Besides laying out a statistical argument in my previous articles, i also lay out a stylistic one, making the case that the Recording Academy is made up of musicians, engineers and producers, and that they appreciate musicianship above all else. This seems a rather self-evident claim to make, that musicians, who have dedicated their life to mastering their craft, would admire other musicians who have done the same. This is a major reason why rap gets short shrift at the Grammys, it isn’t because the Academy hates Blacks, it is because they love musicians, and rappers are not musicians.

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Vilanova unintentionally makes my point for me in his Atlantic piece when he bemoans the only Black artists to have won major Grammy awards (Album of the Year, Song of the year and Record of the Year) this century are artists whose “auterist bonafides…carry them to the podium”. The list includes Alicia Keys, Lauryn Hill, Ray Charles, Luther Vandross, Outkast, Herbie Hancock and Beyonce. You know what else these artists have in common besides being auteurs, Black and Grammy winners? They are all remarkable musicians. Beyonce, Luther Vandross and Lauryn Hill are master vocalists, Herbie Hancock, Alicia Keys and Ray Charles master pianists, and Outkast are masters of all trades including playing instruments.

If you look at non-Black winners of major Grammys you find the same type of artists as the group above. Bruno Mars, Adele, Taylor Swift, Mumford and Sons, Arcade Fire, Robert Plant and Alison Krauss, they all have mastered an instrument (voice is an instrument) and/or play an instrument and write their own songs.

Vilanova’s self-righteous obtuseness doesn’t stop there as he makes an even more vapid and flaccid argument that these Black artists (Beyonce, Herbie Hancock, Alicia Keys, Outkast etc.) have broken the glass ceiling only because they aren’t making “Black” music, which apparently according to Vilanova must only be rap. Vilanova even goes so far as to claim that the Grammy for Best Urban Contemporary Album is in itself a racist award. Vilanova is basically saying that if a Black artist wins a major Grammy then by definition the music they are making is not “Black music”. This is madness.

The reality is that Black artists are over-represented at the Grammys. And on top of that, the statistical reality is that Rock music, which is still the most popular music in America in terms of consumption, album sales and concert ticket sales, is horrendously under-represented. In fact, only one rock band, Greta Van Fleet, is nominated in any of the major Grammy categories this year, and that is in Best new Artist. But you won’t read that story in any major media outlets and certainly not from the desk of John Vilanova.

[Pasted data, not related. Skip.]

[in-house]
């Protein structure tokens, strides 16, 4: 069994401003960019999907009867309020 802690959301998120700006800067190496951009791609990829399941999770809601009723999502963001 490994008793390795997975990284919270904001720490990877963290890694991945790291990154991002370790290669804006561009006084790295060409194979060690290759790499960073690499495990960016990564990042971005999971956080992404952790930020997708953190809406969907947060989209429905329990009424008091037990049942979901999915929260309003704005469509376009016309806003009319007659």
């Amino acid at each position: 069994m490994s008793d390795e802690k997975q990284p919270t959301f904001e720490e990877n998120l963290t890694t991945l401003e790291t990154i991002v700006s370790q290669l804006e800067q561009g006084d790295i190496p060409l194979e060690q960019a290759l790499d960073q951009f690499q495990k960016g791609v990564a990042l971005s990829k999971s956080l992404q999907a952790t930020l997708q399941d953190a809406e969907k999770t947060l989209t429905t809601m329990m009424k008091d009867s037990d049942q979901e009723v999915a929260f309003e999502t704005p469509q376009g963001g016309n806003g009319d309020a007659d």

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The question then becomes why do people like John Vilanova believe the things they do when it is very clear that they are factually incorrect? I cannot read minds, but maybe Vilanova is simply playing the game and telling his superiors and his audience what they want to hear. Or maybe he really does believe the things he writes and is simply an intellectual midget. Or maybe Vilanova is so ensconced in the elite media and academic universe that he inhabits that he is totally blind to his own establishment orthodoxy indoctrination and is inoculated against critical thinking. Who knows? But the truth is this, that it is obvious and provable through demographics, statistics and history, that John Vilanova’s thesis of a “ceiling for Black artists” is entirely fallacious. And yet, despite being so obtuse, intentionally or otherwise, Vilanova gets paid to write for the hallowed Atlantic magazine and the LA Times, and I write for RT, and he is getting a PhD from Penn and I have a sixth grade education. Maybe I should blame racism for my failings…it would be just as credible an excuse as it as for Black artists’ failures at the Grammys.

Besides watering down the power of the charge of racism, the Grammy awards have watered themselves down due to these scurrilous charges of racism. To combat this non-existent problem, the Grammys have made dramatic moves to alter their voting population in an effort to “diversify” their nominees and winners. The Grammys have also expanded their nominee numbers from 5 to 8, in order to appease calls for diversity and inclusivity. What these changes have really done though, is diminish the prestige and cache of being nominated for, or winning, a Grammy. In a sense, these Grammy elections are now rigged in order to give a “leg up” to Black artists who are already well outperforming their demographic reality.